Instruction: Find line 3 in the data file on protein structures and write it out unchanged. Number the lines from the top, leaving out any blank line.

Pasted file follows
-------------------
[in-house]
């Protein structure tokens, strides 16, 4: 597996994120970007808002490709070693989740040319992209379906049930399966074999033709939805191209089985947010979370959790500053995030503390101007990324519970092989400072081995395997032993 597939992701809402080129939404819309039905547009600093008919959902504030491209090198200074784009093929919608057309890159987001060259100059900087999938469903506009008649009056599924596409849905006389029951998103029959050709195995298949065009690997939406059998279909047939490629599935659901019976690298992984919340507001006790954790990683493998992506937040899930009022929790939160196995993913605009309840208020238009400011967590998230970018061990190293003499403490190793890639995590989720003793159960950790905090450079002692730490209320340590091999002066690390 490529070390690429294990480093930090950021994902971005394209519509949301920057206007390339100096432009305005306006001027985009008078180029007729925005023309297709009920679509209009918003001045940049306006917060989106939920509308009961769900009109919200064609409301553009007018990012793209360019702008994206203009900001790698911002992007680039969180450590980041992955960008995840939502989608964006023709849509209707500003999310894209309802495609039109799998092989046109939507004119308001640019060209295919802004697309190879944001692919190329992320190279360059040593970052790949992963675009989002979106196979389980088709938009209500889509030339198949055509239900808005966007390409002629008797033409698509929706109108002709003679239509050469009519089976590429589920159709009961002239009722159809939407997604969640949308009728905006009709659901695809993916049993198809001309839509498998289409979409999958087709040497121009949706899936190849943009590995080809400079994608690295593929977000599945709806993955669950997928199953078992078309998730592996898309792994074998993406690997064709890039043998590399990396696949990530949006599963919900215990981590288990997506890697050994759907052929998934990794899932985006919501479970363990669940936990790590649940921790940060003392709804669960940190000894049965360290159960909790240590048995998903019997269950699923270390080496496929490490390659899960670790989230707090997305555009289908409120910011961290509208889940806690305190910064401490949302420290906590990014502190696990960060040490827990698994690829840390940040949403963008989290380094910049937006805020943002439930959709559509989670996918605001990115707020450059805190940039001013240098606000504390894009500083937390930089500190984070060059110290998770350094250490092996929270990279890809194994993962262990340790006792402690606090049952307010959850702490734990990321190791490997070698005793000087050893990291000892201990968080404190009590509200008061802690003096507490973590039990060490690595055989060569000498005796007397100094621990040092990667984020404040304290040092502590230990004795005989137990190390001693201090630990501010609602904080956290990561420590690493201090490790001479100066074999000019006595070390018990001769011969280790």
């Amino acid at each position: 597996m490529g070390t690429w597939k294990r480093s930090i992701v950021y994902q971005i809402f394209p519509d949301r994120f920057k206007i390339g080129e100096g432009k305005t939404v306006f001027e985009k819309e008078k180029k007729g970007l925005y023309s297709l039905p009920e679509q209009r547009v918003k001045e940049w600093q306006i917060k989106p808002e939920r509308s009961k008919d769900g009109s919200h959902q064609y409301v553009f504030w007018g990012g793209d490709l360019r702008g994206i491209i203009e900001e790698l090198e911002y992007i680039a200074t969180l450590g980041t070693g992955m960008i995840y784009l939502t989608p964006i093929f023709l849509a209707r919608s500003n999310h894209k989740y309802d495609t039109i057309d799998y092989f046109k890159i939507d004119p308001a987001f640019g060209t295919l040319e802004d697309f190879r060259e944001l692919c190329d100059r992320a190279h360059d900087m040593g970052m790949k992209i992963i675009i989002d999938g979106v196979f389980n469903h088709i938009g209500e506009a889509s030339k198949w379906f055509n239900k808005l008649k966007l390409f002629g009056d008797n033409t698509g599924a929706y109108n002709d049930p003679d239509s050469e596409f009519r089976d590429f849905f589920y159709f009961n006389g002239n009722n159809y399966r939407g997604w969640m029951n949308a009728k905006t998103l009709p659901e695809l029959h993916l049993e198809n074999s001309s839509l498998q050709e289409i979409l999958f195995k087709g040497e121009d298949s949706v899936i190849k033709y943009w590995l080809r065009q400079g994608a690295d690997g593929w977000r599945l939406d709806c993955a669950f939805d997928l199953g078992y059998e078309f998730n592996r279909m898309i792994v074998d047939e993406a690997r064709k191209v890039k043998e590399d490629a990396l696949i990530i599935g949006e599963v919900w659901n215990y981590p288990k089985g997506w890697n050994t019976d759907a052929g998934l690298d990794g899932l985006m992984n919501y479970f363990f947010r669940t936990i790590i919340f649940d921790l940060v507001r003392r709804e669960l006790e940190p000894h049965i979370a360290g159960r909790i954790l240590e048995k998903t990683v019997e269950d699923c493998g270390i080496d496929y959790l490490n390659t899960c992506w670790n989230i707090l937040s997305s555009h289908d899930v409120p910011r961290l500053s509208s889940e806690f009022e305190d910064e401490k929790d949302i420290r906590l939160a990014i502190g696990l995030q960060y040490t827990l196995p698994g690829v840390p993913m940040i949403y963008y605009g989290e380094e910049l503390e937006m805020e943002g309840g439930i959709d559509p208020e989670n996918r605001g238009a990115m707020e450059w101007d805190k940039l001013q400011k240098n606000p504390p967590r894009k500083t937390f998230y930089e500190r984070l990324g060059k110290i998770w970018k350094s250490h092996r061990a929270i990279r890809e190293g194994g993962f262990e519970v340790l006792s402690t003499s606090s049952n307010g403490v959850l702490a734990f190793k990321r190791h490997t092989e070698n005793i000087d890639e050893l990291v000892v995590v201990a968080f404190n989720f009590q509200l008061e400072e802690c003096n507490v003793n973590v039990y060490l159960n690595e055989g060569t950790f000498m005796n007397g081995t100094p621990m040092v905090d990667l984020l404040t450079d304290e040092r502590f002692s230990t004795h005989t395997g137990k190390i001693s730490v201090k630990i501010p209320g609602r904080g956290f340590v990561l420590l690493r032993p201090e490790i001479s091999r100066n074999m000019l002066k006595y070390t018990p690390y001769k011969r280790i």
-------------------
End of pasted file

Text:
């Amino acid at each position: 597996m490529g070390t690429w597939k294990r480093s930090i992701v950021y994902q971005i809402f394209p519509d949301r994120f920057k206007i390339g080129e100096g432009k305005t939404v306006f001027e985009k819309e008078k180029k007729g970007l925005y023309s297709l039905p009920e679509q209009r547009v918003k001045e940049w600093q306006i917060k989106p808002e939920r509308s009961k008919d769900g009109s919200h959902q064609y409301v553009f504030w007018g990012g793209d490709l360019r702008g994206i491209i203009e900001e790698l090198e911002y992007i680039a200074t969180l450590g980041t070693g992955m960008i995840y784009l939502t989608p964006i093929f023709l849509a209707r919608s500003n999310h894209k989740y309802d495609t039109i057309d799998y092989f046109k890159i939507d004119p308001a987001f640019g060209t295919l040319e802004d697309f190879r060259e944001l692919c190329d100059r992320a190279h360059d900087m040593g970052m790949k992209i992963i675009i989002d999938g979106v196979f389980n469903h088709i938009g209500e506009a889509s030339k198949w379906f055509n239900k808005l008649k966007l390409f002629g009056d008797n033409t698509g599924a929706y109108n002709d049930p003679d239509s050469e596409f009519r089976d590429f849905f589920y159709f009961n006389g002239n009722n159809y399966r939407g997604w969640m029951n949308a009728k905006t998103l009709p659901e695809l029959h993916l049993e198809n074999s001309s839509l498998q050709e289409i979409l999958f195995k087709g040497e121009d298949s949706v899936i190849k033709y943009w590995l080809r065009q400079g994608a690295d690997g593929w977000r599945l939406d709806c993955a669950f939805d997928l199953g078992y059998e078309f998730n592996r279909m898309i792994v074998d047939e993406a690997r064709k191209v890039k043998e590399d490629a990396l696949i990530i599935g949006e599963v919900w659901n215990y981590p288990k089985g997506w890697n050994t019976d759907a052929g998934l690298d990794g899932l985006m992984n919501y479970f363990f947010r669940t936990i790590i919340f649940d921790l940060v507001r003392r709804e669960l006790e940190p000894h049965i979370a360290g159960r909790i954790l240590e048995k998903t990683v019997e269950d699923c493998g270390i080496d496929y959790l490490n390659t899960c992506w670790n989230i707090l937040s997305s555009h289908d899930v409120p910011r961290l500053s509208s889940e806690f009022e305190d910064e401490k929790d949302i420290r906590l939160a990014i502190g696990l995030q960060y040490t827990l196995p698994g690829v840390p993913m940040i949403y963008y605009g989290e380094e910049l503390e937006m805020e943002g309840g439930i959709d559509p208020e989670n996918r605001g238009a990115m707020e450059w101007d805190k940039l001013q400011k240098n606000p504390p967590r894009k500083t937390f998230y930089e500190r984070l990324g060059k110290i998770w970018k350094s250490h092996r061990a929270i990279r890809e190293g194994g993962f262990e519970v340790l006792s402690t003499s606090s049952n307010g403490v959850l702490a734990f190793k990321r190791h490997t092989e070698n005793i000087d890639e050893l990291v000892v995590v201990a968080f404190n989720f009590q509200l008061e400072e802690c003096n507490v003793n973590v039990y060490l159960n690595e055989g060569t950790f000498m005796n007397g081995t100094p621990m040092v905090d990667l984020l404040t450079d304290e040092r502590f002692s230990t004795h005989t395997g137990k190390i001693s730490v201090k630990i501010p209320g609602r904080g956290f340590v990561l420590l690493r032993p201090e490790i001479s091999r100066n074999m000019l002066k006595y070390t018990p690390y001769k011969r280790i």